Dr. Ron’s Research Review – February 28, 2013

© 2013

This week’s research review focuses on eggs during pregnancy.

Eggs, commonly available and low in cost, contain nutrients that may be of benefit during pregnancy as well as during weaning. Key nutrients include vitamin D, folate, iodine, selenium and long-chain n-3 polyunsaturated fatty acids (omega-3 fatty acids).

During pregnancy, there is an increased requirement for nutrients including protein, vitamin A, vitamin C, thiamin (vitamin B1), riboflavin (vitamin B2), folate and vitamin D. There is also emerging evidence that adequate intakes of long-chain n-3 polyunsaturated fatty acids, referred to as omega-3 fatty acids in this article, are important during pregnancy to safeguard cognitive, retinal and immune development in the infant.

Notable differences were found in eggs analyzed in 1989 and 2011. These included lower energy, fat, saturated fat and cholesterol contents, and higher vitamin D and selenium contents. The differences reflect a combination of changes to hen feeding practices, with a shift from meat and bone meal to feeds based on sunflower, wheat and soya; use of feed enzymes to improve nutrient absorption; changes in average egg sizes, with a smaller yolk and more white in 2011; and an increase in average shell weight, from 11% in 1989. The lower energy content per edible portion equates to a reduction from 78kcal to 66kcal for a standard medium-size egg.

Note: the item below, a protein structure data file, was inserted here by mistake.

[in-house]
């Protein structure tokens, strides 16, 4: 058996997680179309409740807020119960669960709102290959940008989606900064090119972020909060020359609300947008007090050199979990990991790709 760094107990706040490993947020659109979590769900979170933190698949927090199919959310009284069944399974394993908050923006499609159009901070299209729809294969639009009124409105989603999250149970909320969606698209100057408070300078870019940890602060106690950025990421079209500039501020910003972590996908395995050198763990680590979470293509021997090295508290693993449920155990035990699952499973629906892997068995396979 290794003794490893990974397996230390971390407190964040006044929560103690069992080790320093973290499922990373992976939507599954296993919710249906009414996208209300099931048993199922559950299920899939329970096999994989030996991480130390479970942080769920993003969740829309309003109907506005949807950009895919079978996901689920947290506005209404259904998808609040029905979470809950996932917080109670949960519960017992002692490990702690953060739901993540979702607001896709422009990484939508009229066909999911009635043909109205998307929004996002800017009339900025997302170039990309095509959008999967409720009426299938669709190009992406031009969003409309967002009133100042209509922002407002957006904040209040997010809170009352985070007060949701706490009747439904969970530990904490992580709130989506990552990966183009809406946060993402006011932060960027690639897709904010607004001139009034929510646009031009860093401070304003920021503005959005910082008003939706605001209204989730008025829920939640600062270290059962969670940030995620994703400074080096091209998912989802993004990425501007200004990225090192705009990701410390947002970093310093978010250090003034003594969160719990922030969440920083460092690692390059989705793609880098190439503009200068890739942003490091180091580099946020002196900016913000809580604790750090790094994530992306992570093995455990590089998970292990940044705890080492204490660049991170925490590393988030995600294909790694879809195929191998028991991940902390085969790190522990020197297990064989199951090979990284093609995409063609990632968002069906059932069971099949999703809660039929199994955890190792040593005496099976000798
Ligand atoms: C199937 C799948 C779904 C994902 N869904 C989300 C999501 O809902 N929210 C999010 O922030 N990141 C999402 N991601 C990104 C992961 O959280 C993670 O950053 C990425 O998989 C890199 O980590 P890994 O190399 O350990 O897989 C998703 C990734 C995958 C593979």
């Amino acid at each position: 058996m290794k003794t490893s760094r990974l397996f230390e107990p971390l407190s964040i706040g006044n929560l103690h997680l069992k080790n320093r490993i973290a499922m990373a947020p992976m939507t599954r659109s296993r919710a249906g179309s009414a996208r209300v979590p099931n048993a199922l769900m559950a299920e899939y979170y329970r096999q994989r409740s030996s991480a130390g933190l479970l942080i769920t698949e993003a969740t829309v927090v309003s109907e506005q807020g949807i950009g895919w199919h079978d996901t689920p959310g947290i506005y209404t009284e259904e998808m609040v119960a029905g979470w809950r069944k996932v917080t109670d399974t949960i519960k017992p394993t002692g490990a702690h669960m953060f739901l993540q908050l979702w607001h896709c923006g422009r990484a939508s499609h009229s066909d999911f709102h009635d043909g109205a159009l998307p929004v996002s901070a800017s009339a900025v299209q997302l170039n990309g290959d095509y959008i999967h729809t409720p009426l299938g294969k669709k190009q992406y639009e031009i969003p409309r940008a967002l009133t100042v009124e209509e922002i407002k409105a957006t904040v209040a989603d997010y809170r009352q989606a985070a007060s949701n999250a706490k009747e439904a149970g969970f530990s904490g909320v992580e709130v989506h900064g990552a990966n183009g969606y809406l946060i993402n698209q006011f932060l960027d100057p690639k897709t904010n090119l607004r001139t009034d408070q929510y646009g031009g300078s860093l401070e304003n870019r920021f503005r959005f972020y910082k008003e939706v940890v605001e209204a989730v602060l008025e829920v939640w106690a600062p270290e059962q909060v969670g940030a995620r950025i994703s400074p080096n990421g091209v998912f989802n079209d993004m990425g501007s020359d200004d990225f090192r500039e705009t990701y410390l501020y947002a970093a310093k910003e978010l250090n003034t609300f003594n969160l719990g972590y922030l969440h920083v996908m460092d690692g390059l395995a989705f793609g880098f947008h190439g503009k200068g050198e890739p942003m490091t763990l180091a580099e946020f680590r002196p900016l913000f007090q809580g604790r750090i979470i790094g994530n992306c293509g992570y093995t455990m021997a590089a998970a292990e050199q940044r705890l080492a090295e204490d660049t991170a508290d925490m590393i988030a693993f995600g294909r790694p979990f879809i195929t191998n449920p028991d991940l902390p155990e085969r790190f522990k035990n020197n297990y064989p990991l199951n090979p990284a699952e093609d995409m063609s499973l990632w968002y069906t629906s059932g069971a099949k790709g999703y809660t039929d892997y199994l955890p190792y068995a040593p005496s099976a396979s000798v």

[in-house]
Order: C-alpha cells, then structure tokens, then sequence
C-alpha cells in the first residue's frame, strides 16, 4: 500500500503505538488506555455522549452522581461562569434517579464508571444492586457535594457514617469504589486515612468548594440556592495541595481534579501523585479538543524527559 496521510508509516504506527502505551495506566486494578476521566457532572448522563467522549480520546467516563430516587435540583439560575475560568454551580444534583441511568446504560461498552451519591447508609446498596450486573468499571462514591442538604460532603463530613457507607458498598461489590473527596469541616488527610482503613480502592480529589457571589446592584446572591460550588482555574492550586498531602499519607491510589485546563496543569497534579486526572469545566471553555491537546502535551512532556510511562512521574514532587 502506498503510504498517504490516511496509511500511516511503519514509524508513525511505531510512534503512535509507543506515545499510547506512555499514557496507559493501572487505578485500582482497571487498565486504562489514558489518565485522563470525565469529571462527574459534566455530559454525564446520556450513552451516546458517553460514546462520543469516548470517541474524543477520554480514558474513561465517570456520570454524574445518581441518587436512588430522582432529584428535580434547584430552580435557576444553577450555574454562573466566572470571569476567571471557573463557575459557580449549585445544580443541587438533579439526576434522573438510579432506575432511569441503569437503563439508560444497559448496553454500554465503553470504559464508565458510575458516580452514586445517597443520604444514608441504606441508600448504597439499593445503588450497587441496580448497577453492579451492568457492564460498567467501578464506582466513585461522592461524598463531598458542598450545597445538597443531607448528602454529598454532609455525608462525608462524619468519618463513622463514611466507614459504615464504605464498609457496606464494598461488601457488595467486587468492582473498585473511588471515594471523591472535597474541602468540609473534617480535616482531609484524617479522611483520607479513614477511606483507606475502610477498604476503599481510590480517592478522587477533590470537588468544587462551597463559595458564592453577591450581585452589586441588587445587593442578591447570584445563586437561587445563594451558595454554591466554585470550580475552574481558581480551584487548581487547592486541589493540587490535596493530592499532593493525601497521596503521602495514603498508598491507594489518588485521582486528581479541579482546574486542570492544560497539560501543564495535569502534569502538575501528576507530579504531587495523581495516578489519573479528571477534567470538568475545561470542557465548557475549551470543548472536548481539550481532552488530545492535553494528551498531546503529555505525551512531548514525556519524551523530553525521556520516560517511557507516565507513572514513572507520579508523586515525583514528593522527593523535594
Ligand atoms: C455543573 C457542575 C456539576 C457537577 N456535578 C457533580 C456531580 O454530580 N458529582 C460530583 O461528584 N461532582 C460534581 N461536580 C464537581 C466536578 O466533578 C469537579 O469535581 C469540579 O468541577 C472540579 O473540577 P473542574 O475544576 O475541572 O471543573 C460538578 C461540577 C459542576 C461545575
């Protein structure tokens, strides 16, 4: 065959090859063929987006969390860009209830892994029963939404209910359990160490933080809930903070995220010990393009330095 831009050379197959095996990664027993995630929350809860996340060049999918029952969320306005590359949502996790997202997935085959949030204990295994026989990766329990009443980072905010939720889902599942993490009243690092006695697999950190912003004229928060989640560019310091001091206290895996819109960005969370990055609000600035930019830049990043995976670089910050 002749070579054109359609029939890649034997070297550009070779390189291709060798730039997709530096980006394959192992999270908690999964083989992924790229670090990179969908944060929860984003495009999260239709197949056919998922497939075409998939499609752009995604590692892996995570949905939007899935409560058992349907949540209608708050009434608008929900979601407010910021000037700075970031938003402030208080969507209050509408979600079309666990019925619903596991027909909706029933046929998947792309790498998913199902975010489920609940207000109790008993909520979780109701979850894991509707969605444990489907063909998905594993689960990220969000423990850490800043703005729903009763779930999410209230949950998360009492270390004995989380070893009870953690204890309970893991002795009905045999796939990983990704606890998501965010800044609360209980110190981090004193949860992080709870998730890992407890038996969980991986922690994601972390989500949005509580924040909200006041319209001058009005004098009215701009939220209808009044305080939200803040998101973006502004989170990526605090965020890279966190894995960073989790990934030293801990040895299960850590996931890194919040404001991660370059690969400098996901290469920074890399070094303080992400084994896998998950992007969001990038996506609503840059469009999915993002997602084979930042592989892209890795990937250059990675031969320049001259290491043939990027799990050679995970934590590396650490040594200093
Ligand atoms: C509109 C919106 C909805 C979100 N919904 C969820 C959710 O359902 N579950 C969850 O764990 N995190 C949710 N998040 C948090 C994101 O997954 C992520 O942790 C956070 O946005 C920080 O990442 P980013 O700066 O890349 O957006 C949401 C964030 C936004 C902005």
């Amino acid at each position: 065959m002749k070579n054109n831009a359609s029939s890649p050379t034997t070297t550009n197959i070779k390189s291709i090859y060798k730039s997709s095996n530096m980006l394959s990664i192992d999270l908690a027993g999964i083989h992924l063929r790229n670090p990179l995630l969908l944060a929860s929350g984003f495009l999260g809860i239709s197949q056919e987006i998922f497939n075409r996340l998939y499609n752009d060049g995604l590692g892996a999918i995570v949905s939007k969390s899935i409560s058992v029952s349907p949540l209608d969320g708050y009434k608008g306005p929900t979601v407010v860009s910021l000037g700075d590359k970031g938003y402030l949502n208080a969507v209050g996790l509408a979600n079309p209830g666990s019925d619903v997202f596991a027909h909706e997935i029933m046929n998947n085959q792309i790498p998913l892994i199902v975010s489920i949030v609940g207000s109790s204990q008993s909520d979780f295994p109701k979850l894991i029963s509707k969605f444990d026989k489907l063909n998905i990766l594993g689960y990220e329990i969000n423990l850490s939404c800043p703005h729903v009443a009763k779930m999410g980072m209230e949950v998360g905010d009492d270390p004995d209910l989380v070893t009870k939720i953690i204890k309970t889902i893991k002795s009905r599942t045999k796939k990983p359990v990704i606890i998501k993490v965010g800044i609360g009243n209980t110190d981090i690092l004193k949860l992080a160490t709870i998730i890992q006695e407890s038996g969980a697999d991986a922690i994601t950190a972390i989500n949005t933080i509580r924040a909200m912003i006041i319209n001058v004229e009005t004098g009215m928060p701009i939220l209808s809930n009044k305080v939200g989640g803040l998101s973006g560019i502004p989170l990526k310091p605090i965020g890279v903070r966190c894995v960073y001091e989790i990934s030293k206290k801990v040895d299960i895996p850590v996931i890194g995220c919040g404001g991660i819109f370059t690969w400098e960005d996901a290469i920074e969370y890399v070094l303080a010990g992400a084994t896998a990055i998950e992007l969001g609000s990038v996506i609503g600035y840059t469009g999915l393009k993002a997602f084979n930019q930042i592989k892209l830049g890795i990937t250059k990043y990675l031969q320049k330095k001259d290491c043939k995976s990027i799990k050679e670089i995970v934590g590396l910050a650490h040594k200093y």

Weight management during pregnancy may involve cutting down on high-fat, energy-dense foods and switching to lower fat, high-protein foods such as eggs. One eight-week study reported a significantly greater weight loss when participants consumed egg-based breakfasts versus cereal-based breakfasts, which was probably relate to the protein content of eggs or the specific amino acid profile. (Ruxton 2013)

Dr. Ron


Articles

Value of eggs during pregnancy and early childhood

         (Ruxton 2013) Download

The maternal diet is believed to influence infant health, as does diet in early life following the introduction of solid foods. Eggs, commonly available and low in cost, contain nutrients that may be of benefit during pregnancy as well as during weaning. Key nutrients include vitamin D, folate, iodine, selenium and long-chain n-3 polyunsaturated fatty acids (omega-3 fatty acids). Data from a recent nutritional analysis of eggs are presented and put in context with dietary reference values for the UK. The safety aspects of eggs, including food safety and allergy, are also discussed.

Reference

Ruxton, C. (2013). "Value of eggs during pregnancy and early childhood." Nurs Stand 27(24): 41-50; quiz 51. [PMID: 23505895]